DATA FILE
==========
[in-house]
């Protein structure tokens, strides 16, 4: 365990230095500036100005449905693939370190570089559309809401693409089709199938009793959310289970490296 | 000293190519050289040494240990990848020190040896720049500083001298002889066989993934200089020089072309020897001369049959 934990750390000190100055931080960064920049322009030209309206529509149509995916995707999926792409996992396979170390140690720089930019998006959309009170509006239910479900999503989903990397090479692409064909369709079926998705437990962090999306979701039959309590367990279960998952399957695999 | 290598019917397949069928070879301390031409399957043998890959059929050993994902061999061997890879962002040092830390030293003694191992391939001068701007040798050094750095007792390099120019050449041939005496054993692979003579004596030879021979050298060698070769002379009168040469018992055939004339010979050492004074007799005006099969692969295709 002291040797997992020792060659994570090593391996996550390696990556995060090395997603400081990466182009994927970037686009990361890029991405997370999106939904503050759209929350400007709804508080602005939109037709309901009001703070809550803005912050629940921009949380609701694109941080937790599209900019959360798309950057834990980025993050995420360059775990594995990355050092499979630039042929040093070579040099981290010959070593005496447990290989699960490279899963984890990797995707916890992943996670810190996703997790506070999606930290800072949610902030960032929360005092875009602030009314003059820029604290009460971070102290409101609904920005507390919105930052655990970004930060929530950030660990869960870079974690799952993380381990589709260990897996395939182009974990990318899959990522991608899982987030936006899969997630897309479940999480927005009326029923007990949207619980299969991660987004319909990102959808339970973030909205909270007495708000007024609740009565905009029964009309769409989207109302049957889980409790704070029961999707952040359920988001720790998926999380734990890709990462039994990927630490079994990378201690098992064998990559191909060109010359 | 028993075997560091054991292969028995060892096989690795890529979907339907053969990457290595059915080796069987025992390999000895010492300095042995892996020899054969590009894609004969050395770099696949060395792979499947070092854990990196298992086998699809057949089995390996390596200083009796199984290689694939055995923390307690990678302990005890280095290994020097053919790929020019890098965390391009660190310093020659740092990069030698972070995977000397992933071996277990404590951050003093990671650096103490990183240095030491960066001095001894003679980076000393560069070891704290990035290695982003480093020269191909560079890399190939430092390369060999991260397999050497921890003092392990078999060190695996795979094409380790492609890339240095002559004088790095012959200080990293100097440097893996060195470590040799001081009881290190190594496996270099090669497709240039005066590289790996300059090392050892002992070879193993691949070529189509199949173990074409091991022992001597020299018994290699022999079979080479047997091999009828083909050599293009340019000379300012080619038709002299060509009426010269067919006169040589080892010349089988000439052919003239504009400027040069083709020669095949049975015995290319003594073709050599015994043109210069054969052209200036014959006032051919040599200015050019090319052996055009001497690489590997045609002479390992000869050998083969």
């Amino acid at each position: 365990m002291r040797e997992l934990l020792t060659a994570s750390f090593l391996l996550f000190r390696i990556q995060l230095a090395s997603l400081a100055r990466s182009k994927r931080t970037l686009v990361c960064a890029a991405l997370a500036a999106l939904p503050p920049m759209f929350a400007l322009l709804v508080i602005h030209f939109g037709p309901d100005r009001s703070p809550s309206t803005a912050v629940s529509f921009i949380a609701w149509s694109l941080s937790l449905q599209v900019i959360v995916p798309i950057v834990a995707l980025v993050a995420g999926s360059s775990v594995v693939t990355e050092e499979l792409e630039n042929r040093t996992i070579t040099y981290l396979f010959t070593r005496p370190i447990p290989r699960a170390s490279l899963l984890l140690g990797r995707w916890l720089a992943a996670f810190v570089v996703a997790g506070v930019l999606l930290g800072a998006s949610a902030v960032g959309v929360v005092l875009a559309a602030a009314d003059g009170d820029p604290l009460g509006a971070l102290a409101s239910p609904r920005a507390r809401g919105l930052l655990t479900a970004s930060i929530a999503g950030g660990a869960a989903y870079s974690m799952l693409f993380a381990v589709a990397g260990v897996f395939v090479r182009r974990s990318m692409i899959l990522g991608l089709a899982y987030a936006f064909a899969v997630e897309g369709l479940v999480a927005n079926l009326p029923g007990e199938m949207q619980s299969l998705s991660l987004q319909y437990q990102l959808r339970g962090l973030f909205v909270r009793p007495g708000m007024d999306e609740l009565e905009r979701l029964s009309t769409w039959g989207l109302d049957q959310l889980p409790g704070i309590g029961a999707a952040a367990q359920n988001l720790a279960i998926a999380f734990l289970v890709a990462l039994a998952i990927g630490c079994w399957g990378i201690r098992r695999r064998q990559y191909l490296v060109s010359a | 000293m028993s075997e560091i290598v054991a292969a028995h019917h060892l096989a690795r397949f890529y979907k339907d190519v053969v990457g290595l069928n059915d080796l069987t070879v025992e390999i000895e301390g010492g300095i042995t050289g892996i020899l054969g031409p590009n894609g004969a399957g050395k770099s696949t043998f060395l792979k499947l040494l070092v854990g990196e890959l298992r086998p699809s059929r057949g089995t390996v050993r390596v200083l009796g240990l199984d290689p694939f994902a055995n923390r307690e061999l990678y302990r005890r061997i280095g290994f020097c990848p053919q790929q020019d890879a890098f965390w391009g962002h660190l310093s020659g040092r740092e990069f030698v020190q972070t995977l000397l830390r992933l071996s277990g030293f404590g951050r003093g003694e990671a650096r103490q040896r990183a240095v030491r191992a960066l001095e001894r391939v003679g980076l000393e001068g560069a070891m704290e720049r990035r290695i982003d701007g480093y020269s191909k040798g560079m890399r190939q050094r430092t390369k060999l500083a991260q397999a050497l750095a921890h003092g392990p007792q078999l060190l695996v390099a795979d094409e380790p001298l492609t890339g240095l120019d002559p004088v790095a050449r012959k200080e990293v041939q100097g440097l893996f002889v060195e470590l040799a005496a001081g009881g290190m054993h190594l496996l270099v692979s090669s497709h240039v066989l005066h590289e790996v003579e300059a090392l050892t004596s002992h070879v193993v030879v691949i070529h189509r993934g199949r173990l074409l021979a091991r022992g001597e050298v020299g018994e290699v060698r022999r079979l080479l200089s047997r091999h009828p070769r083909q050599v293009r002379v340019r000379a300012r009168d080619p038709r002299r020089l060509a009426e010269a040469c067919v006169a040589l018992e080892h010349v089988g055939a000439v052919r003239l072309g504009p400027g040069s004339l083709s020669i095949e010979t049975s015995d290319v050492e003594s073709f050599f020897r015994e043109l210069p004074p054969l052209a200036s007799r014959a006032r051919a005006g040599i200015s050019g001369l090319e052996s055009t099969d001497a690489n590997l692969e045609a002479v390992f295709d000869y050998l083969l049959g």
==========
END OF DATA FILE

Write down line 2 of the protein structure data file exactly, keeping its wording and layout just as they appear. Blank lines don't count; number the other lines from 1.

């Protein structure tokens, strides 16, 4: 365990230095500036100005449905693939370190570089559309809401693409089709199938009793959310289970490296 | 000293190519050289040494240990990848020190040896720049500083001298002889066989993934200089020089072309020897001369049959 934990750390000190100055931080960064920049322009030209309206529509149509995916995707999926792409996992396979170390140690720089930019998006959309009170509006239910479900999503989903990397090479692409064909369709079926998705437990962090999306979701039959309590367990279960998952399957695999 | 290598019917397949069928070879301390031409399957043998890959059929050993994902061999061997890879962002040092830390030293003694191992391939001068701007040798050094750095007792390099120019050449041939005496054993692979003579004596030879021979050298060698070769002379009168040469018992055939004339010979050492004074007799005006099969692969295709 002291040797997992020792060659994570090593391996996550390696990556995060090395997603400081990466182009994927970037686009990361890029991405997370999106939904503050759209929350400007709804508080602005939109037709309901009001703070809550803005912050629940921009949380609701694109941080937790599209900019959360798309950057834990980025993050995420360059775990594995990355050092499979630039042929040093070579040099981290010959070593005496447990290989699960490279899963984890990797995707916890992943996670810190996703997790506070999606930290800072949610902030960032929360005092875009602030009314003059820029604290009460971070102290409101609904920005507390919105930052655990970004930060929530950030660990869960870079974690799952993380381990589709260990897996395939182009974990990318899959990522991608899982987030936006899969997630897309479940999480927005009326029923007990949207619980299969991660987004319909990102959808339970973030909205909270007495708000007024609740009565905009029964009309769409989207109302049957889980409790704070029961999707952040359920988001720790998926999380734990890709990462039994990927630490079994990378201690098992064998990559191909060109010359 | 028993075997560091054991292969028995060892096989690795890529979907339907053969990457290595059915080796069987025992390999000895010492300095042995892996020899054969590009894609004969050395770099696949060395792979499947070092854990990196298992086998699809057949089995390996390596200083009796199984290689694939055995923390307690990678302990005890280095290994020097053919790929020019890098965390391009660190310093020659740092990069030698972070995977000397992933071996277990404590951050003093990671650096103490990183240095030491960066001095001894003679980076000393560069070891704290990035290695982003480093020269191909560079890399190939430092390369060999991260397999050497921890003092392990078999060190695996795979094409380790492609890339240095002559004088790095012959200080990293100097440097893996060195470590040799001081009881290190190594496996270099090669497709240039005066590289790996300059090392050892002992070879193993691949070529189509199949173990074409091991022992001597020299018994290699022999079979080479047997091999009828083909050599293009340019000379300012080619038709002299060509009426010269067919006169040589080892010349089988000439052919003239504009400027040069083709020669095949049975015995290319003594073709050599015994043109210069054969052209200036014959006032051919040599200015050019090319052996055009001497690489590997045609002479390992000869050998083969």